It's impossible to overstate the importance of cannabis as a life-saving medicine, useful in treating a host of serious ailments from epilepsy to Crohn's disease to cancer.
But it's also a panacea for an ailment that, while not life-threatening, certainly feels that way at the time: the dreaded booze hangover.
Here are five ways cannabis helps you bounce back after a night of overindulgence:
Smoking marijuana can help combat nausea.
Cannabis is a superlative anti-nausea medication, nixing dry-heaving stomach convulsions brought on by pounding back eight straight bourbons the night before.
The herb's analgesic effects shouldn't come as any surprise: synthetic versions of THC have been used to combat nausea since the late 1980s.
A 2011 British study found "considerable evidence [of] the anti-emetic effect of cannabinoids, shown across a wide variety of animals."
Recently, animal experiments have found cannabinoids especially useful in treating the more difficult-to-control symptoms of nausea in chemo patients, which could mean it also beats Gravol when it comes to counteracting the effects of last night's revelry.
It can significantly reduce the frequency of pounding headaches.
A hangover usually means a pounding headache that feels as though your head is trapped in a vice -- a symptom cannabis has also been shown to combat.
A study published in the journal Pharmacotherapy found consuming marijuana resulted in a significant reduction in the frequency of migraine headaches.
"The researchers found that in migraine patients who used medical marijuana, the occurrence of migraines dropped from 10.4 to 4.6 percent a month, which is considered statistically and clinically significant," according to Tech Times.
They also discovered that inhaling marijuana appears to be the most ideal way to treat headaches because the effects occur sooner compared with using edibles.
Smoking marijuana treats hangover-induced anxiety.
Whether it's the horrible physical sensations you're experiencing, or dread regarding what you said and did the night before, many hungover people experience an overwhelming sense that their lives are going down the tubes, making hiding in bed the only option.
Using cannabis to treat hangover-induced anxiety is a double-edged sword. As Leafly points out,
For some, a small puff of cannabis provides unrivaled relief of worry, panic, stress, and other anxiety-related symptoms. Unfortunately others experience heightened paranoia and exacerbated anxiety with marijuana [...]what many people don't realize is there are many strains now that have little to no THC. These low-THC, high-CBD strains are changing the game for anxiety sufferers, but that doesn't mean there aren't strains rich in THC that can't also help.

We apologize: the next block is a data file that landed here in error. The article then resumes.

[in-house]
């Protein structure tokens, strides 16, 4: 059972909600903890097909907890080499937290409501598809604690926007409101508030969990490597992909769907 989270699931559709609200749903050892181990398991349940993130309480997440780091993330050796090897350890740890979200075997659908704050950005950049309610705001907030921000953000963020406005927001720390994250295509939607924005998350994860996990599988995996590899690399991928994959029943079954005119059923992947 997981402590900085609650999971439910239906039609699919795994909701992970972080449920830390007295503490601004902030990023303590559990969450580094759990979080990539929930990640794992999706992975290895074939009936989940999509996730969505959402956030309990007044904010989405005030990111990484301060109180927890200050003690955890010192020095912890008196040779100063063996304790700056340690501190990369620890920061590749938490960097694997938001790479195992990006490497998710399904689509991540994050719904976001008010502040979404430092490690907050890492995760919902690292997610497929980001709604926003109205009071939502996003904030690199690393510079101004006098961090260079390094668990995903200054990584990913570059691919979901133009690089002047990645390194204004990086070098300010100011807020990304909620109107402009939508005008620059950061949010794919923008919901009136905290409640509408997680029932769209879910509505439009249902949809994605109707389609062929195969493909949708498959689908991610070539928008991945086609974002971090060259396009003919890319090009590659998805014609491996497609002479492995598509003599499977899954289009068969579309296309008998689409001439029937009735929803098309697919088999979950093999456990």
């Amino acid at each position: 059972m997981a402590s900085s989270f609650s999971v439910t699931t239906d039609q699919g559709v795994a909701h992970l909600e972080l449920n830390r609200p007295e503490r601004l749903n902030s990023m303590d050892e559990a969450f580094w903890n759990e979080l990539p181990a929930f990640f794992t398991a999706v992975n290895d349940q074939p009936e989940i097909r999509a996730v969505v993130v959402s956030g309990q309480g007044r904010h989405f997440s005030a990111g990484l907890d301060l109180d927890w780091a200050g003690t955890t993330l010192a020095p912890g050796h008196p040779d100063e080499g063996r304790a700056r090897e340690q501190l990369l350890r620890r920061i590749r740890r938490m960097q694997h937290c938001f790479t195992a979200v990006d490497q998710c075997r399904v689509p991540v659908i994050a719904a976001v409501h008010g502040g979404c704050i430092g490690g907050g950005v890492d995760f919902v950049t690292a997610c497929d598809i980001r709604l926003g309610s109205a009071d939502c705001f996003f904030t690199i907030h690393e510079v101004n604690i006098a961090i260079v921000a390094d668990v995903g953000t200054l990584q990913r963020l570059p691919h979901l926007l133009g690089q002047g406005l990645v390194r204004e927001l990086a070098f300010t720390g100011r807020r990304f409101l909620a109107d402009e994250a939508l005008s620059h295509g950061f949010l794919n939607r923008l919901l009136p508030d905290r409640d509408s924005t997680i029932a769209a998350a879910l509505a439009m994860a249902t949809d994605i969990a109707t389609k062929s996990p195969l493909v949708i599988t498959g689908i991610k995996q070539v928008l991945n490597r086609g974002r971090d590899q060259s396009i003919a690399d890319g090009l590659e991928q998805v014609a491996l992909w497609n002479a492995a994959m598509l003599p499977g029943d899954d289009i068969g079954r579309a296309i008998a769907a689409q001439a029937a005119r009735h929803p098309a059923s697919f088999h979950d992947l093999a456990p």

For best results, try an indica like Granddaddy Purple, known for helping release stress and tension.
Did your hangover result in a loss of appetite? Marijuana can help change that.
If you're in the throes of a truly nuclear-grade hangover, the last thing you want is to attempt to eat anything other than dry crackers. It's unfortunate, since your poor, abused body could definitely use a re-up of nutrients. Here's where the munchies become a godsend.
As Dr. Donald Abrams, chief of hematology-oncology at San Francisco General Hospital and a professor of clinical medicine at the University of California tells Newsweek,
Marijuana is the only anti-nausea medicine that increases appetite.
Indica strains can help with hangover-induced sleep deprivation.
Ever wake up at 6 am after a heavy night of drinking, hungover as heck, and unable to go back to sleep? That's because your body jolts awake after it's finished processing the alcohol in your system.
"As the alcohol starts to wear off, your body can come out of deep sleep and back into REM sleep, which is much easier to wake from," explains Gizmodo's Robbie Gonzalez.
As with anxiety, an indica strain is your friend when you want to get some shut eye. Try a tranquilizing Bubba Kush or Northern Lights, which will hopefully allow you to rest up and get on the road to recovery.
This post was originally written by Julia Wright for Civilized.